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Managing the Canopy: Preventative Maintenance in the Vineyard
NM: Speaking of vineyard management, you're a big proponent of holistic and preventative practices in vine maintenance. For example, you mentioned that you maintain a two-shoot-per-cane maximum in an effort to control canopy growth. Can you say more about that and why it's important?
RS: Going through the vineyard, we identify the two main shoots that we want to keep, which have clusters. Other shoots that are growing also have clusters, which [if they were allowed to mature] would make the crop load too big, the yield too high. So we want to thin all that out, opening up the canopy. We want an nice open area throughout the vines. Otherwise, if all the other shoots were allowed to remain, all the space would be filled in with leaf area and more shoots. In that case, we wouldn't have as much sunlight and airflow penetrating, producing a dense type of canopy that would then retain humidity coming off the ground or from the air, keeping things moist and dark, and ultimately encouraging mildew growth and harboring more insects. So, thinning out the canopy is a cultural way to reduce the pressure of disease and insects, without having to use chemicals. Plus it's also yield control, at the same time.
NM: What you're suggesting, then, is that by virtue of the choices you're making in pruning, you're preemptively reducing the need to apply pesticides later on.
RS: Yes. Specific procedures in canopy management will help you drastically reduce the need for pesticide application. It's part of an Integrated Pest Management (IPM) program. Another part of that comes later on when, after we've removed some shoots, we remove leaves around the clusters after they bloom and the berries have set. We'll remove the leaves right around the clusters that are creating this microclimate around them, encouraging mildew to form…
NM: …because of the shading and the lack of air circulation, which becomes more crucial as the berries' viability increases…
RS: …and as the canopy gets bigger, because you'll get bigger and more numerous leaves. Here's why. The secondary shoots (called lateral shoots), growing off the main shoot, will continue to grow and add leaf area. And so later on, as those lateral shoots get bigger, [unless we remove them] the vine area will close in more and get more dense with leaves. We want to remove some of leaves down low around the fruit, because the upper parts of the vine will continue to grow out and create an umbrella type of canopy over the vine itself. That allows for air circulation and also for diffuse light down near the fruit so mildew and fungus doesn't grow in there. We want a little bit of light, but not direct sunlight on the fruit. And we do that by removing the foliage closer to the fruit clusters, but leave a single layer type of umbrella over it to allow for diffuse light exposure.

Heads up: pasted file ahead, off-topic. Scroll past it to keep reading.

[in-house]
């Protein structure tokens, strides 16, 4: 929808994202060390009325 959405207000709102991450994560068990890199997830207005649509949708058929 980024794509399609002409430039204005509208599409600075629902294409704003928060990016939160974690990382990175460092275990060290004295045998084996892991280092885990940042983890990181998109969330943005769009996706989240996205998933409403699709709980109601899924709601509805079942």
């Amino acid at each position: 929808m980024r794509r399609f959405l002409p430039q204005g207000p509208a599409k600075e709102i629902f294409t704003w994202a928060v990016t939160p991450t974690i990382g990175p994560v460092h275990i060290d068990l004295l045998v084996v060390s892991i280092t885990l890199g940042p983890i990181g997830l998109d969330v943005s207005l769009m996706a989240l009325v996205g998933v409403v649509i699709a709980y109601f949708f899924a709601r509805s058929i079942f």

NM: That's got to be a lot of work! Practically speaking, that must be very high maintenance, because you're having to go cluster-by-cluster and gauge how much of an immediate canopy it has and cut back on that, ultimately ensuring that there is still canopy up high and far enough from those clusters give provide the diffuse light and airflow you want.
RS: Yes, and there's so many different types of trellises that you'll see in the [Napa] Valley. And where we are, for what we're doing, this one works really well for us. We like the fact that we have an umbrella canopy over the fruit and can open it up inside so we have good airflow and nothing around the clusters themselves. And then, when we do apply the fungicides for mildew prevention, it's really efficient because we've got an open fruit zone that we can apply the sulfur to, and it can find its way through the vine and really cover the fruit. That allows us to be more effective with our coverage and reduce the number of times we need to apply it. It's extra work in hand labor to go through and manipulate the canopy that way, but it's very effective and reduces other needs.
NM: Beyond canopy management, how else do you manage vineyard pests?
RS: It's all part of that IPM program, which means reduced inputs, more monitoring, and higher threshold levels. Threshold levels involve determining when a pest is approaching an economic level that we need to control so we don't have a problem, such as reducing our crop or making the crop in some way not saleable or garner a lower price or make not as good a wine. We live with higher thresholds, meaning that we allow for some degree of various insects living on the vines and simply monitor them to ensure they don't exceed a certain level. Because there are other natural predators living in the vineyard that keep them in balance.